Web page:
Proposed new electoral boundaries for Western Australian are available for your perusal. Commentary to follow.
Big surprise: a radical redrawing of the remote areas divides them evenly between O’Connor and Kalgoorlie, the former taking the entire northern half of the state and Kalgoorlie most of the south. I don’t imagine Wilson Tuckey will be too happy this morning.
Stirling (Liberal 1.3%): Nothing too radical has occurred in the metropolitan area. Stirling has gained the salient south of Beach Road on the coast from Moore, lost Scarborough to Curtin but gained Joondanna, gained Coolbinia from Perth but lost the west of Morley. My rough calculation is that this cuts the Liberal margin to 0.8 per cent. CORRECTION: Sorry, made an error there: it actually looks like the margin hasn’t changed at all.
Cowan (Liberal 1.7%): This was one of two seats in the country that went from Labor to Liberal at the last election. The electorate has been brought down to size through the loss of the Noranda area south of Reid Highway to Perth and the new suburbs around Tapping in the electorate’s north-west to Moore, cutting the margin by about 0.8 per cent.
Swan (Liberal 0.1%): The other seat in the country that went from Labor to Liberal. It has gained extra territory in the south including Ferndale, Lynwood and Langford, which by my reckoning damages Liberal member Steve Irons 0.7 per cent and puts the seat back into the Labor column. Furthermore, the new areas swung quite heavily to Labor at the election.
Hasluck (Labor 1.3%): The one seat in WA that Labor won from the Liberals has gained Huntingdale and Southern River in the south from Canning, while losing a very small number of voters in the north to Pearce. I estimate that this has knocked 0.2 per cent off Labor member Sharryn Jackson’s margin.
O’Connor: Going on booths alone, I calculate O’Connor has a Liberal margin of 7.2 per cent.
UPDATE: Antony Green explains all. In a nutshell, the metropolitan amendments are of only marginal interest. The big deal is that Kalgoorlie has gone from being a potentially loseable Liberal seat to a very safe one, which has been achieved by cutting the margin in O’Connor from 16.6 per cent to 7.3 per cent (on Antony’s initial calculation). I might venture that this overstates the Liberals’ safety in O’Connor due to Wilson Tuckey’s personal vote (which is especially high in the part of O’Connor that carries over to the newly drawn seat: the southern coast end was only added to the electorate at the previous redistribution), and the fact that Labor have played dead in O’Connor lately to aid the Nationals. For example, the Allendale Primary School and Geraldton Primary School booths in Geraldton respectively split 59-41 and 56-44 in Tuckey’s favour at the 2007 election, whereas Labor won them 51-49 and 55-45 at the 2005 state election. Nonetheless, the new O’Connor still looks more comfortable for the Liberals than did the old Kalgoorlie, so they have reason to be pleased.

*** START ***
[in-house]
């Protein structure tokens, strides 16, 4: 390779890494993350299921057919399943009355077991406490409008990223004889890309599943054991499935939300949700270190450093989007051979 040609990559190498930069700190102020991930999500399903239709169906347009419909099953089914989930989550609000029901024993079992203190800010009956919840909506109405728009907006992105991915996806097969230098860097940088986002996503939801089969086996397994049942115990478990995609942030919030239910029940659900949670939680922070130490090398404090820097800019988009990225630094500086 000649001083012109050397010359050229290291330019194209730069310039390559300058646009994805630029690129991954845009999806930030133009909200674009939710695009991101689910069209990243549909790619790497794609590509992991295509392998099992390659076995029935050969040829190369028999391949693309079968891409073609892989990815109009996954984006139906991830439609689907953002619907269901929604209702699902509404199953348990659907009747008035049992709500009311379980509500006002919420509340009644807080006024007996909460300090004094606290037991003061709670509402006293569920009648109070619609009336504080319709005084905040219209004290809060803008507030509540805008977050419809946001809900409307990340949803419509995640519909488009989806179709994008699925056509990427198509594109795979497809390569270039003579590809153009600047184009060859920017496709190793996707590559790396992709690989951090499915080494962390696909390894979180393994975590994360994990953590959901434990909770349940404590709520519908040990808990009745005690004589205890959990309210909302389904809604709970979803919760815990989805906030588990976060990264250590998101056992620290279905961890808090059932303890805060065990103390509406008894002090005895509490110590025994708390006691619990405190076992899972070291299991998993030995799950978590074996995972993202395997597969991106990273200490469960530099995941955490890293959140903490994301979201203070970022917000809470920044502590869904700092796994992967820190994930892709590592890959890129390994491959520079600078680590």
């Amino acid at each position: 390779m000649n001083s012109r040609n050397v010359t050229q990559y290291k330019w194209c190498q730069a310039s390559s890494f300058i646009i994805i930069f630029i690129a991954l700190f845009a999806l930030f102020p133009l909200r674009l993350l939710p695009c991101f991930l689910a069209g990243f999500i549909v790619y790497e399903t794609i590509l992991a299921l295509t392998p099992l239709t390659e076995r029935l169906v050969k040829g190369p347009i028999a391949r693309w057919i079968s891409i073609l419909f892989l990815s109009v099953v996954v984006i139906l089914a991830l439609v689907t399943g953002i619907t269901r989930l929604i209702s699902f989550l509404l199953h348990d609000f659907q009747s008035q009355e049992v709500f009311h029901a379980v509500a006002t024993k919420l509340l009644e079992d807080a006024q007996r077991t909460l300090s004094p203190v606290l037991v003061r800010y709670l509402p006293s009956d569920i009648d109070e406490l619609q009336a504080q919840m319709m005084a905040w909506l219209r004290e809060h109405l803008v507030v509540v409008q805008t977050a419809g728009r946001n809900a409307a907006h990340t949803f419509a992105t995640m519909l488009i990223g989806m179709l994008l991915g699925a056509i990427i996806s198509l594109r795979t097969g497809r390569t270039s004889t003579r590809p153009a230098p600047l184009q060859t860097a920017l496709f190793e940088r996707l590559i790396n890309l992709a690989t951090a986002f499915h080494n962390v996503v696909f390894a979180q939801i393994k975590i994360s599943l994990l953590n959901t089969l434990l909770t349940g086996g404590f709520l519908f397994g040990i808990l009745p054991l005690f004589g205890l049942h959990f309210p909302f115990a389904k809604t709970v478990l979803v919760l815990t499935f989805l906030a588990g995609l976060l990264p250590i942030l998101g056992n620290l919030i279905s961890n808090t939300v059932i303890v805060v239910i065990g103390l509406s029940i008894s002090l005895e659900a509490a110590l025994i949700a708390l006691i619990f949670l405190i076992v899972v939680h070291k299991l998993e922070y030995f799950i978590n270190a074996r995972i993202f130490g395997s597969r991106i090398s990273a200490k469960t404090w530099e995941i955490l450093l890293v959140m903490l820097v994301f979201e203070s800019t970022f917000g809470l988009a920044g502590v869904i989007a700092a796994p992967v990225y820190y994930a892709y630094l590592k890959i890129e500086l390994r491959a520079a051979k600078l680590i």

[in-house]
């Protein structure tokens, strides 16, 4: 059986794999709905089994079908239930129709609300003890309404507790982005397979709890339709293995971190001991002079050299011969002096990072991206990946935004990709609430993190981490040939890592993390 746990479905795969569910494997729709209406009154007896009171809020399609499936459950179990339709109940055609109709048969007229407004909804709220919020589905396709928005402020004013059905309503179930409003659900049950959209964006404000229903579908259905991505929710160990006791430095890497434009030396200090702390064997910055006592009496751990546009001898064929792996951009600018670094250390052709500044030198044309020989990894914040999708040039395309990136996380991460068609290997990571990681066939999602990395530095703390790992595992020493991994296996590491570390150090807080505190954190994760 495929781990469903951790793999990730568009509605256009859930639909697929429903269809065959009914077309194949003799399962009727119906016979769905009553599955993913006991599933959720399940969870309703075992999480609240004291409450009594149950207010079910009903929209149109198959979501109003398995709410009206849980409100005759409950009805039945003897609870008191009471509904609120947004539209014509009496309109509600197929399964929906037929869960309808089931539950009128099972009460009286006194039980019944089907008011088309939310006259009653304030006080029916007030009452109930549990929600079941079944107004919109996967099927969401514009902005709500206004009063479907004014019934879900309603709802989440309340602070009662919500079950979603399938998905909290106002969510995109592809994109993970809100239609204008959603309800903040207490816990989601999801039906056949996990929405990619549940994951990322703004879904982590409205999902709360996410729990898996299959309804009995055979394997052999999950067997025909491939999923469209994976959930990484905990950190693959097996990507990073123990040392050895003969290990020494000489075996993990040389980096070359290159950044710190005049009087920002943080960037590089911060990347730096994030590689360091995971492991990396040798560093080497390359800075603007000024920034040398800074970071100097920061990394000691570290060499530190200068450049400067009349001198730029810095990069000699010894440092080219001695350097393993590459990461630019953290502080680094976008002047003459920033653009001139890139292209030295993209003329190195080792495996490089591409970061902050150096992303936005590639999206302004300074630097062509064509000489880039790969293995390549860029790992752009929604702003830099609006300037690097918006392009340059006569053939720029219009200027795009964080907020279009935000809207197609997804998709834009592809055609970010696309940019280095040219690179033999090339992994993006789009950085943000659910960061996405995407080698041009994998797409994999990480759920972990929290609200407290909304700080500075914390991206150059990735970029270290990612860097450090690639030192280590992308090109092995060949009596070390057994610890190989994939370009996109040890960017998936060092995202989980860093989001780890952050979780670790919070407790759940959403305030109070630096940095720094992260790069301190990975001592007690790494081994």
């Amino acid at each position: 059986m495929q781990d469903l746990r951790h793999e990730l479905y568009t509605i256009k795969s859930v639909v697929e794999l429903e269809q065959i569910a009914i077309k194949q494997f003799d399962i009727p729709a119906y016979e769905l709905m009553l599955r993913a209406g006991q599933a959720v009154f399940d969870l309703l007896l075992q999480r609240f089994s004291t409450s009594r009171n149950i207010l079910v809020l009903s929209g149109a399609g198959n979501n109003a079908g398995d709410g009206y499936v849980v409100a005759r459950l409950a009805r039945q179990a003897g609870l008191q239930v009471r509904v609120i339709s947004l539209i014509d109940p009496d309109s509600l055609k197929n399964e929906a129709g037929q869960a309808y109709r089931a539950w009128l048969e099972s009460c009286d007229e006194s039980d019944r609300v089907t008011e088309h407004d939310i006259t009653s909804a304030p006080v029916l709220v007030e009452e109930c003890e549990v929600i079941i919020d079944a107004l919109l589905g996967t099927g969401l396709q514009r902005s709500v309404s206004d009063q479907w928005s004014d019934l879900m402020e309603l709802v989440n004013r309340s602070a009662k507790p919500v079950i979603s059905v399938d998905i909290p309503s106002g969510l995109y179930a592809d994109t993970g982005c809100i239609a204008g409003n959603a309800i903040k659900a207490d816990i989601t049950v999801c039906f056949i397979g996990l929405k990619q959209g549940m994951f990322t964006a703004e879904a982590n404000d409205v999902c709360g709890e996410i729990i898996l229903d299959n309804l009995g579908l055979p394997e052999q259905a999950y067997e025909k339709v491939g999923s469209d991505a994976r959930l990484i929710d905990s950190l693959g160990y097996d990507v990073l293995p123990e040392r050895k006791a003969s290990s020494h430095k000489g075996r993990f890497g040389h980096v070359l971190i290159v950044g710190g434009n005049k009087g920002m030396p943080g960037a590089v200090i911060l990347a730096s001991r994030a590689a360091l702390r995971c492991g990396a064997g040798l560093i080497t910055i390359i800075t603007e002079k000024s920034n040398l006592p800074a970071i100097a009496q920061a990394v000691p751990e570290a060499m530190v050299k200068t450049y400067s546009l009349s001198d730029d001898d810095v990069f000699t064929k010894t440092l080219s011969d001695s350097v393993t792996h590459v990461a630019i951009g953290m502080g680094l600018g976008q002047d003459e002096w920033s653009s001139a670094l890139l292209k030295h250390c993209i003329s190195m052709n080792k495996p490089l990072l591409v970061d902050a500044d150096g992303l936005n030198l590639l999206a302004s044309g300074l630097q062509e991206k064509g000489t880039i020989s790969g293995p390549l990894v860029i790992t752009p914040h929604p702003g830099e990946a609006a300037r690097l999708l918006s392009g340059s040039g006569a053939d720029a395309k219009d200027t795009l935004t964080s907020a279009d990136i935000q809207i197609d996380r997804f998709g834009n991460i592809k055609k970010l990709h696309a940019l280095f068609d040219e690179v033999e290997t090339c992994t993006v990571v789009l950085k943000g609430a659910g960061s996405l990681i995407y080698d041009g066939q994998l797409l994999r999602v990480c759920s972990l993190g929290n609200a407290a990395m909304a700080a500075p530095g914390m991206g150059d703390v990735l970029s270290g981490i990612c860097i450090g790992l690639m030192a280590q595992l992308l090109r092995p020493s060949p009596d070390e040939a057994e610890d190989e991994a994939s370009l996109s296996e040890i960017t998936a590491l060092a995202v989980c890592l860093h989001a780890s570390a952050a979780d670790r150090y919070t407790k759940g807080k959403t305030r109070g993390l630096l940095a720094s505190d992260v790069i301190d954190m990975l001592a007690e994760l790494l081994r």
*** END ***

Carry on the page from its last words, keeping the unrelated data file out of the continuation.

The changes are also significant in intra-Coalition terms. Normally it might be assumed that a 72-year-old member would have retirement in mind, but Wilson Tuckey might be rated an exception. If he’s not in the mood to go quietly, he will have a much harder time now he has to persuade preselectors from the unfamiliar Kimberley, Pilbara and Gascoyne. Then there’s the Nationals, who have been hoping O’Connor might give them their first WA House of Representatives seat since 1974. Their hopes, if any, must now be pinned on Kalgoorlie, which takes not only Albany and half their Wheatbelt heartland from O’Connor, but also Manjimup and Bridgetown-Greenbushes from Forrest and areas as near to Perth as Wandering from Pearce. The latter areas are not strong for them, so it can be expected that they will lodge a fairly spirited objection.